And, as we stated, moving from a two person policy to a one person will probably decrease your premium.


National Average Annual Insurance by Marital Status

Single Married Divorced Widowed
$1,323 $1,249 $1,320 $1,297




And the kids? What to do about your biggest worry:


If your kids are not of driving age, you don’t need to worry about car insurance. But if you have split custody and your kids will be driving both your and your former spouse’s vehicles, you need to make some adjustments.

If your kids live with one person the majority of the time, they will need to be added to that policy. If it’s more 50/50, it can get tricky. Typically, whichever parent garages the vehicle most of the time needs to insure the vehicle.

For especially unique situations, it doesn’t hurt to ask your insurance company who should insure your kids.





Homeowners or renters insurance


What to do with your home can be an exceedingly tricky thing when it comes to divorce. Setting aside the logistical issues of deciding who gets the residence, you need to think about what a divorce means for your liability. Liability coverage within the realm of homeowners and renters insurance is much different than it is for auto insurance. Your personal liability coverage covers you in the event you're found liable for damages; someone injuries themselves on your property, your dog bites someone, or if you cause damages outside of your home. Because this is a pretty useful coverage to have, you and your ex not only want to make sure you have your policy squared away in order to protect your assets but also to protect yourself.


Your new living arrangements 


If you’re keeping your residence

As we stated, if you’re the one who will be remaining in the home, you need to make sure the homeowners or renters policy is in your name — not you and your former spouse’s. In the event of a claims payout, the check will usually say both of your names. This could give you some grief when you try to cash or deposit the check.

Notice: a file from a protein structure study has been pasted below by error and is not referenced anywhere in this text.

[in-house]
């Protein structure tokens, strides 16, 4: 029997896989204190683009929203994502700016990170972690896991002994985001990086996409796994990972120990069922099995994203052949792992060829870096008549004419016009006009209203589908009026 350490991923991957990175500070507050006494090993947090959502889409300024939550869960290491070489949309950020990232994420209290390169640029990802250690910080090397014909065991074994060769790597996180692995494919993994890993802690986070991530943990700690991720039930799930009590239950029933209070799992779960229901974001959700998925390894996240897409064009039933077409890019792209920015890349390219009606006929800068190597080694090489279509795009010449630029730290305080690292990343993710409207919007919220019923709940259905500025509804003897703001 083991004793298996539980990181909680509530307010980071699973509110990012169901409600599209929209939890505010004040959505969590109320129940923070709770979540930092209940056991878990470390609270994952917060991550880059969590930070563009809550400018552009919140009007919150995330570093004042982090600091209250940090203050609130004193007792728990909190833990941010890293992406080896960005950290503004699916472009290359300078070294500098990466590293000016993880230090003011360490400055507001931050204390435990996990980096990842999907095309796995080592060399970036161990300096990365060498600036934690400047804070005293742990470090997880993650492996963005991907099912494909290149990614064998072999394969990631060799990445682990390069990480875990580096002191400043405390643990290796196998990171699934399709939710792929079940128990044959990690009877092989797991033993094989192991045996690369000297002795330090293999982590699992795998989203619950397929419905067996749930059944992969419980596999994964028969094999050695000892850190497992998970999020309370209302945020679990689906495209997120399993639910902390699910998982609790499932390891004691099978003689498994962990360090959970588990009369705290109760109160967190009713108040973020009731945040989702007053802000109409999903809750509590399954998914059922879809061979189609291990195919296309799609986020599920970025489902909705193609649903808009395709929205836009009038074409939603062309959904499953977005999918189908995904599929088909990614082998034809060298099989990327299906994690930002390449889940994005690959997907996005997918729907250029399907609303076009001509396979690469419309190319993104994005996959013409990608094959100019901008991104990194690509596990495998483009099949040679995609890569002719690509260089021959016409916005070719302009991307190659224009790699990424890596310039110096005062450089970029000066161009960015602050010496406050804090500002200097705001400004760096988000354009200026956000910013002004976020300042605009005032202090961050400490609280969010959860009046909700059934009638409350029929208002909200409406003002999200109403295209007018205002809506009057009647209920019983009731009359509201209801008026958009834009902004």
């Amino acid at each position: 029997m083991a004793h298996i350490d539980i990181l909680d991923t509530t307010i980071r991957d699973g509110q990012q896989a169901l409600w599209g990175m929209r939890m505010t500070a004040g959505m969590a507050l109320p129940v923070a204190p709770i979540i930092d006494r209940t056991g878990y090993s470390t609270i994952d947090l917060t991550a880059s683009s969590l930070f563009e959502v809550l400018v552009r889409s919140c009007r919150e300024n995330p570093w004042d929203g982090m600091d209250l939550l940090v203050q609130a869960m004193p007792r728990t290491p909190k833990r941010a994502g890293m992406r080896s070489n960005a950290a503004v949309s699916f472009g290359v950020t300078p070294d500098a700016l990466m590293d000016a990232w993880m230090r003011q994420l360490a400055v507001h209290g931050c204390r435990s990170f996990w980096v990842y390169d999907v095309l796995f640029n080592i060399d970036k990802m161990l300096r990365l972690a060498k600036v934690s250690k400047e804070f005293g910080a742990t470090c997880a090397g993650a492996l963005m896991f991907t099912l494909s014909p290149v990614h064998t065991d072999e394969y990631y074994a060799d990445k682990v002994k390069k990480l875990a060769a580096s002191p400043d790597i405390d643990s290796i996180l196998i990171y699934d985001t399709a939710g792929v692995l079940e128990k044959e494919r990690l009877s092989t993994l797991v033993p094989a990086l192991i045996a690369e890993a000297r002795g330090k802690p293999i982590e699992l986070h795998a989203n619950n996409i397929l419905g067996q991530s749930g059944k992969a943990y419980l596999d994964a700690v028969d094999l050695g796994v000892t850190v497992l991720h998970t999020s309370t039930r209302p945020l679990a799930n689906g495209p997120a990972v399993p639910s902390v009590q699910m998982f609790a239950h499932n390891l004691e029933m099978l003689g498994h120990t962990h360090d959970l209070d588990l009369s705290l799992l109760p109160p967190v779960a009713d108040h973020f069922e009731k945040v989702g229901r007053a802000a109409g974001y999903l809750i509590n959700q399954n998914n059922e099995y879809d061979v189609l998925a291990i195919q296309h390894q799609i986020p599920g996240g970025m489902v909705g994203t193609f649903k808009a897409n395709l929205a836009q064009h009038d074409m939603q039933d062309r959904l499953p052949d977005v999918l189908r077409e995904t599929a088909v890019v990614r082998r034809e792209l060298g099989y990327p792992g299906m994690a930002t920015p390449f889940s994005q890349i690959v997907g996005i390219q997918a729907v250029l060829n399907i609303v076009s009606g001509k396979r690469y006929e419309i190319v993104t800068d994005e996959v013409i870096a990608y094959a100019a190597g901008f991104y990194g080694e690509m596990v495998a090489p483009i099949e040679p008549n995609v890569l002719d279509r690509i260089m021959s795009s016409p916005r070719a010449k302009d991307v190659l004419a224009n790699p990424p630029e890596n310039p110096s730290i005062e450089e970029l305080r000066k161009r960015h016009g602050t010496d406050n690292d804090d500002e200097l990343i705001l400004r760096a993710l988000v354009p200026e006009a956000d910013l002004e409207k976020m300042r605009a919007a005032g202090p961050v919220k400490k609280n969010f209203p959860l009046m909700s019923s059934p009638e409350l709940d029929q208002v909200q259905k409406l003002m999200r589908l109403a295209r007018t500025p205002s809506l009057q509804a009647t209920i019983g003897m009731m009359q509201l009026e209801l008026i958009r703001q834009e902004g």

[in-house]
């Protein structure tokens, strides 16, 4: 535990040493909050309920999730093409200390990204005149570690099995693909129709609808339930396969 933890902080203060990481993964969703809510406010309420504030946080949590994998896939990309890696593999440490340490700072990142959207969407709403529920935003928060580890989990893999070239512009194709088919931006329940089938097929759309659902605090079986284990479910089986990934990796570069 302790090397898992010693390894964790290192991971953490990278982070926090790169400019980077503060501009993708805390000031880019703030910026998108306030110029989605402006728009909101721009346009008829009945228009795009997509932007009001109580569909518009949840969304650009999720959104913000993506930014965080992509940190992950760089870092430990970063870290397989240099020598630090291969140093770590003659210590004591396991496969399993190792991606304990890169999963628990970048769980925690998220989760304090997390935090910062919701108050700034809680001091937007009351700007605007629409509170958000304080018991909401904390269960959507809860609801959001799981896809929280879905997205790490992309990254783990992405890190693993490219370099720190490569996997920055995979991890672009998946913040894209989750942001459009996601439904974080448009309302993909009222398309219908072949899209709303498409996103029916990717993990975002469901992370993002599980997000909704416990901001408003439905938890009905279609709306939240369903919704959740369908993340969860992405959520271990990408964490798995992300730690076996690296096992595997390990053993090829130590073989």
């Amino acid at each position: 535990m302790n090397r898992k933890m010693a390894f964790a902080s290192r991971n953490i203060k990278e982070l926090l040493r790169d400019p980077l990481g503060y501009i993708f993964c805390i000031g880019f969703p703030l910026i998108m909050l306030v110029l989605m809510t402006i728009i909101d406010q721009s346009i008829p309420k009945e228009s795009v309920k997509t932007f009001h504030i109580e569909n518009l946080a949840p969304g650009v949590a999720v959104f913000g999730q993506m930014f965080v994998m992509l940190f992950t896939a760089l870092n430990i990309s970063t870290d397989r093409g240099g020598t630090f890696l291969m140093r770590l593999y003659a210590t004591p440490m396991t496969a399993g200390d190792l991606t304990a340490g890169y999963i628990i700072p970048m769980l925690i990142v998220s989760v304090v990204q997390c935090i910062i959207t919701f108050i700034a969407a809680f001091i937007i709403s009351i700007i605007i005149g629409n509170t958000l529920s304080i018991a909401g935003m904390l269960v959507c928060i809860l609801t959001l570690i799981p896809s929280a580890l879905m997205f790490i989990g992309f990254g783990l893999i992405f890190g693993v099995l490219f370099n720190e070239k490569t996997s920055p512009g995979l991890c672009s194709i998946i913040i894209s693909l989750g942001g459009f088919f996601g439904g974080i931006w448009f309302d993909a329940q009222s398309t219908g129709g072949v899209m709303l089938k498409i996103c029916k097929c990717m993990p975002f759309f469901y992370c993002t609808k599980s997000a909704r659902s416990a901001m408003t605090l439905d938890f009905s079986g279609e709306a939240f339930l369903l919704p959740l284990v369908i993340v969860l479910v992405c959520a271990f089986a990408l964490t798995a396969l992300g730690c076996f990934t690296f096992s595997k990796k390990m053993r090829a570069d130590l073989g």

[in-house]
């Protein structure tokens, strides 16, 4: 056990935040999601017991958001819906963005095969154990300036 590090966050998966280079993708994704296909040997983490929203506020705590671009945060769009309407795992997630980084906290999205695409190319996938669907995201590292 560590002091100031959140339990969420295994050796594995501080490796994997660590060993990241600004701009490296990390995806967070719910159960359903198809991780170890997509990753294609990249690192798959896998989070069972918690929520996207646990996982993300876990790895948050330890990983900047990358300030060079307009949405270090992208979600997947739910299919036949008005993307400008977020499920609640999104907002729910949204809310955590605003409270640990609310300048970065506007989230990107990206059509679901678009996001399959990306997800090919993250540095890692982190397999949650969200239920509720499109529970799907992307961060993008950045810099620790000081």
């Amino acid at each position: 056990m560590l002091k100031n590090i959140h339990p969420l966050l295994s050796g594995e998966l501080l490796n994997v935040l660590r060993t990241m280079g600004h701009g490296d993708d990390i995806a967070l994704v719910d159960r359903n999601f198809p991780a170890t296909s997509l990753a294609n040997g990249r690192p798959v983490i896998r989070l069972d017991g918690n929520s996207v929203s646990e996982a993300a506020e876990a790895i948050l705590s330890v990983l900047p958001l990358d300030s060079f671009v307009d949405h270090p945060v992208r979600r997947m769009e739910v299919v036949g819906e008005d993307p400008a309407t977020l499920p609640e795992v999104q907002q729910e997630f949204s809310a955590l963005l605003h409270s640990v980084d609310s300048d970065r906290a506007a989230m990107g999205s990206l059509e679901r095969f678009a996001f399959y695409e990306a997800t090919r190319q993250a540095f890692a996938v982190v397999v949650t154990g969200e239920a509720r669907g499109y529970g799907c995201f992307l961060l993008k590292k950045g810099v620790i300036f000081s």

If you’re selling your residence

If you decide to sell the home because no one will be living in it, simply cancel the policy once the home is in the hands of the new owner and you have another policy established. Remember, your homeowners or renters insurance acts as a protection for your belongings and your liability. So canceling your policy before you have a replacement leaves you vulnerable if you’re found at-fault for some type of accident.


If you're moving out

If you're moving out of the residence and your former spouse is staying at the previous residence, you should take the initiative to remove yourself from the former policy once you have a new one. It's important to make sure this is done as any claims that your former spouse would file would impact your insurance record as well if you're still on the policy.





Summary: Insurance after divorce


The legal ramifications of marriage and corresponding divorce can make the detangling of assets very complicated. And when it comes to insurance, it’s very similar. It’s important to be upfront with your insurance company and keep your policies clear and concise. Splitting your vehicles up and removing whomever no longer owns or uses the vehicles or residence are great ways to start. If you find yourself needing new car insurance after a divorce, use our insurance calculator here to see hundreds of companies at once.


Ready to start comparing rates?

Compare Now